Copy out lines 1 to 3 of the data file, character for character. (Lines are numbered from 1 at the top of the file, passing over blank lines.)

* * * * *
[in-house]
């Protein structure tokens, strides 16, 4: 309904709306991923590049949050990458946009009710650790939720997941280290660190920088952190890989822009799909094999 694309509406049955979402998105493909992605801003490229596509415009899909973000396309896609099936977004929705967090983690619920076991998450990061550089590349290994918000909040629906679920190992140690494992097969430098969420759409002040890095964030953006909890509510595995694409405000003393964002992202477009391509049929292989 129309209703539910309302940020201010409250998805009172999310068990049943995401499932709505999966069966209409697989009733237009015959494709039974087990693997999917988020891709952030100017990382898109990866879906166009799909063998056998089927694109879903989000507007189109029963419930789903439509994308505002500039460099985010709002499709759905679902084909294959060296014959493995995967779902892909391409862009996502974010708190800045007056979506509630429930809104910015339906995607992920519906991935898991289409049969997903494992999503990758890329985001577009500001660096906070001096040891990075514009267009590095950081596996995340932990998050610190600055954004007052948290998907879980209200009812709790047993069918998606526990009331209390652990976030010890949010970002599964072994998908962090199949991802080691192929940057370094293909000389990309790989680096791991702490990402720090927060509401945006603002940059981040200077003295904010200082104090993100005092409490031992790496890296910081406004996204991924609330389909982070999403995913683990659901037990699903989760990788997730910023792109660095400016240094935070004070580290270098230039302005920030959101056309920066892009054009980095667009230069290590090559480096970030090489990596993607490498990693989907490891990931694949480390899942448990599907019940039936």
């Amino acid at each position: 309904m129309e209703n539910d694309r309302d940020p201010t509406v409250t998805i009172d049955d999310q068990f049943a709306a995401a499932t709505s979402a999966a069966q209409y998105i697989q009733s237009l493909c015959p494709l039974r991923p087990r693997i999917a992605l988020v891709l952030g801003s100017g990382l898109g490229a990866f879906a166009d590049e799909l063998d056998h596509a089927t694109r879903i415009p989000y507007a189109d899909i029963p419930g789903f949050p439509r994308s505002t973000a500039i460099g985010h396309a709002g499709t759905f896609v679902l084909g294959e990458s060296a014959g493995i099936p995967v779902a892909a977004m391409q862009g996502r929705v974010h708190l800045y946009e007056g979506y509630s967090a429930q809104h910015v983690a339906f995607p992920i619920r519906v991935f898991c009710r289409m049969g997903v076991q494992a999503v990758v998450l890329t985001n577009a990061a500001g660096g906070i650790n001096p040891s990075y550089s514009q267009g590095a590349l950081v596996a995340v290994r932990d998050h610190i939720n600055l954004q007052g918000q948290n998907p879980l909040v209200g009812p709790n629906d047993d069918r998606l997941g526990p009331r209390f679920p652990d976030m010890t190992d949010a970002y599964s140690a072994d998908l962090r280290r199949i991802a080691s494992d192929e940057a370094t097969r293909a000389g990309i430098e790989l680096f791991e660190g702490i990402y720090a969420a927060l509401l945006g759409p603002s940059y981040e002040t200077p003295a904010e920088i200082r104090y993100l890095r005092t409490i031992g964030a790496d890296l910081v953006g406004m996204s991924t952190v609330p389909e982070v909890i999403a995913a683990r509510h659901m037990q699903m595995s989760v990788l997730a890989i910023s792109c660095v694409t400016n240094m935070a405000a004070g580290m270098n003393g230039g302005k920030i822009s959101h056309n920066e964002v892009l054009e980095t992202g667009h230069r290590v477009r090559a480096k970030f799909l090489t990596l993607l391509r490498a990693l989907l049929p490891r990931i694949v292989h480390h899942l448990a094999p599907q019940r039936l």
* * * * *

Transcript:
[in-house]
């Protein structure tokens, strides 16, 4: 309904709306991923590049949050990458946009009710650790939720997941280290660190920088952190890989822009799909094999 694309509406049955979402998105493909992605801003490229596509415009899909973000396309896609099936977004929705967090983690619920076991998450990061550089590349290994918000909040629906679920190992140690494992097969430098969420759409002040890095964030953006909890509510595995694409405000003393964002992202477009391509049929292989 129309209703539910309302940020201010409250998805009172999310068990049943995401499932709505999966069966209409697989009733237009015959494709039974087990693997999917988020891709952030100017990382898109990866879906166009799909063998056998089927694109879903989000507007189109029963419930789903439509994308505002500039460099985010709002499709759905679902084909294959060296014959493995995967779902892909391409862009996502974010708190800045007056979506509630429930809104910015339906995607992920519906991935898991289409049969997903494992999503990758890329985001577009500001660096906070001096040891990075514009267009590095950081596996995340932990998050610190600055954004007052948290998907879980209200009812709790047993069918998606526990009331209390652990976030010890949010970002599964072994998908962090199949991802080691192929940057370094293909000389990309790989680096791991702490990402720090927060509401945006603002940059981040200077003295904010200082104090993100005092409490031992790496890296910081406004996204991924609330389909982070999403995913683990659901037990699903989760990788997730910023792109660095400016240094935070004070580290270098230039302005920030959101056309920066892009054009980095667009230069290590090559480096970030090489990596993607490498990693989907490891990931694949480390899942448990599907019940039936």
């Amino acid at each position: 309904m129309e209703n539910d694309r309302d940020p201010t509406v409250t998805i009172d049955d999310q068990f049943a709306a995401a499932t709505s979402a999966a069966q209409y998105i697989q009733s237009l493909c015959p494709l039974r991923p087990r693997i999917a992605l988020v891709l952030g801003s100017g990382l898109g490229a990866f879906a166009d590049e799909l063998d056998h596509a089927t694109r879903i415009p989000y507007a189109d899909i029963p419930g789903f949050p439509r994308s505002t973000a500039i460099g985010h396309a709002g499709t759905f896609v679902l084909g294959e990458s060296a014959g493995i099936p995967v779902a892909a977004m391409q862009g996502r929705v974010h708190l800045y946009e007056g979506y509630s967090a429930q809104h910015v983690a339906f995607p992920i619920r519906v991935f898991c009710r289409m049969g997903v076991q494992a999503v990758v998450l890329t985001n577009a990061a500001g660096g906070i650790n001096p040891s990075y550089s514009q267009g590095a590349l950081v596996a995340v290994r932990d998050h610190i939720n600055l954004q007052g918000q948290n998907p879980l909040v209200g009812p709790n629906d047993d069918r998606l997941g526990p009331r209390f679920p652990d976030m010890t190992d949010a970002y599964s140690a072994d998908l962090r280290r199949i991802a080691s494992d192929e940057a370094t097969r293909a000389g990309i430098e790989l680096f791991e660190g702490i990402y720090a969420a927060l509401l945006g759409p603002s940059y981040e002040t200077p003295a904010e920088i200082r104090y993100l890095r005092t409490i031992g964030a790496d890296l910081v953006g406004m996204s991924t952190v609330p389909e982070v909890i999403a995913a683990r509510h659901m037990q699903m595995s989760v990788l997730a890989i910023s792109c660095v694409t400016n240094m935070a405000a004070g580290m270098n003393g230039g302005k920030i822009s959101h056309n920066e964002v892009l054009e980095t992202g667009h230069r290590v477009r090559a480096k970030f799909l090489t990596l993607l391509r490498a990693l989907l049929p490891r990931i694949v292989h480390h899942l448990a094999p599907q019940r039936l």